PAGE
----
The most popular Colt design of the 19th century was the Colt Army Model 1860, a .44-caliber revolver adopted just before the Civil War. It was used in large numbers by the Union and the Confederacy — 130,000 were built for the Union alone, and over 200,000 had been made by the time production ceased in 1873.

The invention of metallic cartridges again revolutionized firearms, eliminating the need for percussion caps, a separate powder container, and ramrods. Colt’s most well-known model featuring this innovation was the Colt Single Action Army.

The new revolver fired a .45-caliber center-fire cartridge and was a huge success, becoming a standard sidearm for the US for more than 20 years. It saw action in every US war and military campaign until 1905 and was used extensively on the US Western frontier by bandits and government personnel alike, earning it nicknames like “the Peacemaker.”

Some soldiers, such as Gen. George S. Patton, carried their personal Colt SAAs with them as late as World War II.

The last revolver in US service was the M1917, a six-shot pistol made by Colt and Smith & Wesson and introduced for interim use. After World War I, M1917s were used mostly by support units, though they again saw frontline service with the Vietnam War’s tunnel rats.

M1911

A US Marine reloads an M1911 MEUSOC .45-caliber pistol during an advanced marksmanship range, August 19, 2013. 
US Marine Corps

In 1911, the US military adopted what would become one of the most iconic firearms in history — the M1911.

Designed by firearms legend John Browning, the .45 ACP pistol was a semiautomatic, single-action, recoil-operated pistol capable of firing seven rounds from a magazine held in the grip of the gun.

The M1911 was one of the most popular weapons in American history. It was the standard-issue sidearm, with few changes, for all branches of the US military for more than 70 years and saw action in almost every American conflict during that period, including both World Wars, Korea, Vietnam, and the US Invasion of Grenada in 1983.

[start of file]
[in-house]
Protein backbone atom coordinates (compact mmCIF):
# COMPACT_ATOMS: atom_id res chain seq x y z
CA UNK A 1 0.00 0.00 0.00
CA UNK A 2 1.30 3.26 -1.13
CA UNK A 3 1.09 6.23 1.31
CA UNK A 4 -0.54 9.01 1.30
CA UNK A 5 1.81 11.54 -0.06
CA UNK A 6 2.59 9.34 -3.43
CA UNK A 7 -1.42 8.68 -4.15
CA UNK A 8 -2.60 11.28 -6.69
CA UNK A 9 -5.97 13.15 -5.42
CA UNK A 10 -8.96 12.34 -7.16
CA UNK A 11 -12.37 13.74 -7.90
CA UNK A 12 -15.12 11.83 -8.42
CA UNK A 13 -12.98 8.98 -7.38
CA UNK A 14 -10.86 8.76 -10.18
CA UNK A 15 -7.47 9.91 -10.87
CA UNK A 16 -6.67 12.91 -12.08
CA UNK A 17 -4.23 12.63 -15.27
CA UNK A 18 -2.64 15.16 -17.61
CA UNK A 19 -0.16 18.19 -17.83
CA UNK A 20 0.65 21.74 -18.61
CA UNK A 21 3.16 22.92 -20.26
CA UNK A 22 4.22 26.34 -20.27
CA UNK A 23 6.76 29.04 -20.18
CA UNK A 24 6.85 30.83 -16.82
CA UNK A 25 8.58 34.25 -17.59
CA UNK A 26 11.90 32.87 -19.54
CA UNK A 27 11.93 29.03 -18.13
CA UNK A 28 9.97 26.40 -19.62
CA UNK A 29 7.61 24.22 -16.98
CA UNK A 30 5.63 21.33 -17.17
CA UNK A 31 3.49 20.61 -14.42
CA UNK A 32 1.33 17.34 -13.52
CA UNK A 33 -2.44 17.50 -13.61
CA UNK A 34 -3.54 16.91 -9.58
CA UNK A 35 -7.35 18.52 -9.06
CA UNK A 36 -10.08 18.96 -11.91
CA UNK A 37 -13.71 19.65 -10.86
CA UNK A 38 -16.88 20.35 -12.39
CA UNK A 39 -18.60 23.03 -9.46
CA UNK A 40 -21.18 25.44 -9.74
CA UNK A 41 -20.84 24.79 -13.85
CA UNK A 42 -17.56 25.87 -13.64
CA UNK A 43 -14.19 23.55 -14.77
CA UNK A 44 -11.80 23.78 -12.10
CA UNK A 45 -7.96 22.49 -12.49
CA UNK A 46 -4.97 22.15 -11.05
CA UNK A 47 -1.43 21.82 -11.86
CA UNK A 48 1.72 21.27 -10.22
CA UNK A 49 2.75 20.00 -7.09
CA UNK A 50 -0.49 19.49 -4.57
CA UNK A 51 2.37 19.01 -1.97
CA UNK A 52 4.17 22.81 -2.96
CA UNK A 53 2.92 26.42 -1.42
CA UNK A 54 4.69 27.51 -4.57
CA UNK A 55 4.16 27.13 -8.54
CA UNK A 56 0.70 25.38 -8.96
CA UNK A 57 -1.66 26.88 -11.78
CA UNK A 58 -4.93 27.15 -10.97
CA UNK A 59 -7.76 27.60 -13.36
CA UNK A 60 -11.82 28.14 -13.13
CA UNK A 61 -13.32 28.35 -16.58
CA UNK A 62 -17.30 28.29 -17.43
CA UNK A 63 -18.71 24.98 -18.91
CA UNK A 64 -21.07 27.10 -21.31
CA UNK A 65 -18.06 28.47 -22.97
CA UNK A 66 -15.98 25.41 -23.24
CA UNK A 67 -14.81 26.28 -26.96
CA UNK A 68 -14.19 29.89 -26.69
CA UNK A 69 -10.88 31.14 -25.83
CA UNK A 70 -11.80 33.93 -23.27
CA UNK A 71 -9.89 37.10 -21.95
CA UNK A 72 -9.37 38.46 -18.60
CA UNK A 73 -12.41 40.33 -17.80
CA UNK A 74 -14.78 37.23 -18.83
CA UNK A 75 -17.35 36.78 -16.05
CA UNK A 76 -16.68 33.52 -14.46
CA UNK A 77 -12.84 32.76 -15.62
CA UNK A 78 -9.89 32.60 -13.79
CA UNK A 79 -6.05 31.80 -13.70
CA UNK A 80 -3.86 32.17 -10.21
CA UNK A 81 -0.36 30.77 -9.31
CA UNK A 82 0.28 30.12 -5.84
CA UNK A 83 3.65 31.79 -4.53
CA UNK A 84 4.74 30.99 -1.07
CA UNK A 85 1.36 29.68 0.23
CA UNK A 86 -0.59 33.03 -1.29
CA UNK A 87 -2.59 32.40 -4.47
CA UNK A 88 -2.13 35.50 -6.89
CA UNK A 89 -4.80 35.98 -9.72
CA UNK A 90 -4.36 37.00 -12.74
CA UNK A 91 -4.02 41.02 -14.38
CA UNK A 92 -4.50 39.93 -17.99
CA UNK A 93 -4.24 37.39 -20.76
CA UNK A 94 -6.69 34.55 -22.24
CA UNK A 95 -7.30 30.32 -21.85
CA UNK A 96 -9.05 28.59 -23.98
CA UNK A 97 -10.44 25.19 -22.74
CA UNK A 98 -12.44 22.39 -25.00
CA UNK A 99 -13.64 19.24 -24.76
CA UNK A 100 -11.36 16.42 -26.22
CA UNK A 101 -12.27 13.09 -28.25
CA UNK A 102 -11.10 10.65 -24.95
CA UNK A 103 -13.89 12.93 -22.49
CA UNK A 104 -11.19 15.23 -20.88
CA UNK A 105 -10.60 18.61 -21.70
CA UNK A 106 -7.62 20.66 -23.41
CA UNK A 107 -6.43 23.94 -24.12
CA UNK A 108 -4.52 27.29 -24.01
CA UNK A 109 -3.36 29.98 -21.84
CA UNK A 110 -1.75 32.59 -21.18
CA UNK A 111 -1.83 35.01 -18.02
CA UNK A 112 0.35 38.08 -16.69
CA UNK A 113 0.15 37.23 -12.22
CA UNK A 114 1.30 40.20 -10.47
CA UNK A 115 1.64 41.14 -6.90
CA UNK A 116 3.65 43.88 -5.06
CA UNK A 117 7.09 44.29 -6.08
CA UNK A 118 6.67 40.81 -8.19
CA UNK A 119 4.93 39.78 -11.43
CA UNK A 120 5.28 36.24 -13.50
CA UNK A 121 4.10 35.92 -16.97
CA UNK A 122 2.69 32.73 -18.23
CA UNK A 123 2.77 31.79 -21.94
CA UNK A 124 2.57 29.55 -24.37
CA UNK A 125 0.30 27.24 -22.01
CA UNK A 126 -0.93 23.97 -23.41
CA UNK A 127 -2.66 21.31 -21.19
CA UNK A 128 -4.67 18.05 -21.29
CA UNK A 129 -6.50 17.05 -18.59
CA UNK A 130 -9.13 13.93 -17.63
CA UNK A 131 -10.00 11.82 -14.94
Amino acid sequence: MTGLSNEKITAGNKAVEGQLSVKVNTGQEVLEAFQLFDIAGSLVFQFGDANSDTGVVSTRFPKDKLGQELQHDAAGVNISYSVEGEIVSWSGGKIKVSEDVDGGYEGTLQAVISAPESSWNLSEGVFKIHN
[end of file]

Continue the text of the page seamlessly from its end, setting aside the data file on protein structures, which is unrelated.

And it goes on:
The M1911 was officially replaced in 1985, but a number of special-operations units carried them into 21st century. It was so popular that the Marine Corps brought it back into limited service in 2012 in the form of the M45A1 CQBP.

M9

A M9 in use. 
US Army

In 1986, the military selected the Italian Beretta 92 as the new sidearm for all branches.

Lightweight and modern, the pistol used the smaller 9 x 19 mm round, enabling it to carry 15 rounds in the magazine, double that of the M1911, but at the cost of less penetration power.

In service as the M9, the pistol was used by US troops for 30 years and saw action in Yugoslavia, the Gulf Wars, Afghanistan, and other operations during the War on Terror.

The Pentagon bought more than 600,000 M9s, but they had reliability problems and had gained a bad reputation by the 2010s. In 2015, the US Army and Air Force began searching for a replacement.

M17/M18

Sgt. 1st Class Rocky Butler with the new M17 during weapons qualification, at Fort Hood, Texas, January 19, 2018. 
US Army/Staff Sgt. Taresha Hill

In January 2017, Sig Sauer’s P320 was announced as the winner of the XM17 Modular Handgun System competition. The pistol has two variants: the full-length M17 and the compact M18.